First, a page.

MovieChat: A System for Understanding Long Videos and Answering Questions
MovieChat: A system for understanding long videos, capable of comprehending video content and answering questions about the video.
MovieChat integrates visual models and large language models to overcome limitations of specific predefined visual tasks.
The model divides memory into two types: short-term memory for recent events and long-term memory for storing key information in the video that remains unchanged over time.
MovieChat aims to address the challenges of computational complexity, memory cost, and long-term temporal dependencies in long videos.
The working mechanism of MovieChat is primarily inspired by the Atkinson-Shiffrin memory model, proposing a memory mechanism that includes fast-updating short-term memory and compact long-term memory.
Short-term memory is designed for rapid updates and can be understood as the memory of recent events in the video, which quickly updates as new events occur. On the other hand, long-term memory is more compact and stores key information from the video that remains unchanged over an extended period.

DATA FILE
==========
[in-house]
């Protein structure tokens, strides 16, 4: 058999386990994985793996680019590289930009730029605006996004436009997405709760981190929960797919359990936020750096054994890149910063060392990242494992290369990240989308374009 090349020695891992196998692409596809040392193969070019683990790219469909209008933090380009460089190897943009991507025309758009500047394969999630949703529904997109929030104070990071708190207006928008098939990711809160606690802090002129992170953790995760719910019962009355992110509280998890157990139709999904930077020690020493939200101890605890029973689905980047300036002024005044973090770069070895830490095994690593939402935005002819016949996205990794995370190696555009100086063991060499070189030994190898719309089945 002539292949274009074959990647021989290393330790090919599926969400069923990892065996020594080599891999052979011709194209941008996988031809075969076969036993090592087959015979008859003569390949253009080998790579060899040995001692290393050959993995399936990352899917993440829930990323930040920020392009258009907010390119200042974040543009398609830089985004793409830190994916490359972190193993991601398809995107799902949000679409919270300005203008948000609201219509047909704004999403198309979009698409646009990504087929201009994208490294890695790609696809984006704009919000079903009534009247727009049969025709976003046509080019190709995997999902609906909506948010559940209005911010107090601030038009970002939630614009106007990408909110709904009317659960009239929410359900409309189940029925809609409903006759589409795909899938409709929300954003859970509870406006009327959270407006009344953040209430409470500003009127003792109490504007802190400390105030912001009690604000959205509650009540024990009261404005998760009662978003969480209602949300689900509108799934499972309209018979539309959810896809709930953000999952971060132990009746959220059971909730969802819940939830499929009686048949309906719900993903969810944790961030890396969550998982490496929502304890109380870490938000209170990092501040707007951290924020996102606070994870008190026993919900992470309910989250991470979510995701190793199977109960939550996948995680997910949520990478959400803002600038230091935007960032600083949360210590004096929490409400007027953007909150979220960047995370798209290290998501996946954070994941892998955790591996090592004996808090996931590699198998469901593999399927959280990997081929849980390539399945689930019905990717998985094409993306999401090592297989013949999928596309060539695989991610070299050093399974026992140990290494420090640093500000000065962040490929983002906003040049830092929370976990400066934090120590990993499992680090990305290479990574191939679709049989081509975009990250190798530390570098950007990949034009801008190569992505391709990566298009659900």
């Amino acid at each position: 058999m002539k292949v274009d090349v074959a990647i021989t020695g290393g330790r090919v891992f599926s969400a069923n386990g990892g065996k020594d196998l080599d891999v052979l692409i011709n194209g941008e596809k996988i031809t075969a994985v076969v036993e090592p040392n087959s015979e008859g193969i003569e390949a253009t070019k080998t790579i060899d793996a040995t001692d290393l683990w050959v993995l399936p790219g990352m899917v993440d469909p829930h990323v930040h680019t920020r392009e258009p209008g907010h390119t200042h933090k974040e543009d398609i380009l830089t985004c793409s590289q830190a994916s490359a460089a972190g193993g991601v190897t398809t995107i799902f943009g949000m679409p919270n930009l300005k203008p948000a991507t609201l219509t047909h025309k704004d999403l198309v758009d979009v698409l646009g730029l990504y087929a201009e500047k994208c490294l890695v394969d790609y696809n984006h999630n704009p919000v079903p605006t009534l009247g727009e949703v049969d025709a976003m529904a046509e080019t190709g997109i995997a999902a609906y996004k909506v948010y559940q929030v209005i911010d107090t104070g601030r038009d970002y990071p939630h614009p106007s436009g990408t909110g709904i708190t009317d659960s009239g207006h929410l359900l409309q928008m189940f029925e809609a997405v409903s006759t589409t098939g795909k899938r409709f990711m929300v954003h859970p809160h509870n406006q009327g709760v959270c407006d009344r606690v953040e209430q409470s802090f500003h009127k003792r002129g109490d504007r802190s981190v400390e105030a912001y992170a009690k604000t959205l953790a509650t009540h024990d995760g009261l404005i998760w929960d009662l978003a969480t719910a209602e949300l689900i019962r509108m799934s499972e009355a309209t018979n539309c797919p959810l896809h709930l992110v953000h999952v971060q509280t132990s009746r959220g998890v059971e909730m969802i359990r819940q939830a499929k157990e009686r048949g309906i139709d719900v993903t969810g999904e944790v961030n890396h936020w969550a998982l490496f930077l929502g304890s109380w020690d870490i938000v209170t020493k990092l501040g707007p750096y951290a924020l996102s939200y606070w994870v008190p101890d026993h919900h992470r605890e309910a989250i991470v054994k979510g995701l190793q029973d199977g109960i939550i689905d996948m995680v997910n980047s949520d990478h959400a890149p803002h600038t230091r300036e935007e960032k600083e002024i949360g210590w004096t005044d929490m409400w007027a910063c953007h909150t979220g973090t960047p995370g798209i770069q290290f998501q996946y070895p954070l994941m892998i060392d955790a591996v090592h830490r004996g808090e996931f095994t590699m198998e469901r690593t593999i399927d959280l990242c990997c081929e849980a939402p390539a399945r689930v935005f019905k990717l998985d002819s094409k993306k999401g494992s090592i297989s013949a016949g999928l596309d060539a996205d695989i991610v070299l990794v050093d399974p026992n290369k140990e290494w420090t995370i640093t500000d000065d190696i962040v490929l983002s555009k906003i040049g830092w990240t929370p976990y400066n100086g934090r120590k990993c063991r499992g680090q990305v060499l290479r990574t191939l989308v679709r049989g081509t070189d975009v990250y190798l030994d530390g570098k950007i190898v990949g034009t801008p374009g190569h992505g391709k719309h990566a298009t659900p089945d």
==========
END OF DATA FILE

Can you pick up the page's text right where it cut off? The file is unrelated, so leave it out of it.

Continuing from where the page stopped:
In the Transformer model, tokens are used as carriers of memory. This means that each token can be seen as a memory unit, storing a certain part of information from the video. Through this approach, MovieChat can effectively manage and utilize memory resources when dealing with long videos.
The MovieChat framework consists of a visual feature extractor, short-term and long-term memory buffers, a video projection layer, and a large-scale language model. Visual feature extraction is performed using pre-trained models such as ViT-G/14 and Q-former. These visual features are extracted and then transformed into a format that can be processed by the large-scale language model through the video projection layer.
The working principle of MovieChat mainly involves the following steps:
Preprocessing: Firstly, the video is segmented into a series of clips, and each clip is encoded to obtain its feature representation. Memory Management: Then, these feature representations are stored in memory. When processing new video clips, the memory is updated, and old information is gradually forgotten while new information is stored in memory. Question Answering: When MovieChat receives a question, it generates an answer based on the question and the information stored in memory. This process is performed using a Transformer model, which is capable of handling long sequences and generating corresponding answers.
MovieChat can process videos with over 10K frames on a 24GB GPU. It offers a significant advantage over other methods with an average increase in GPU memory cost per frame from 21.3KB/f to ~200MB/f, which is approximately 10,000 times more efficient.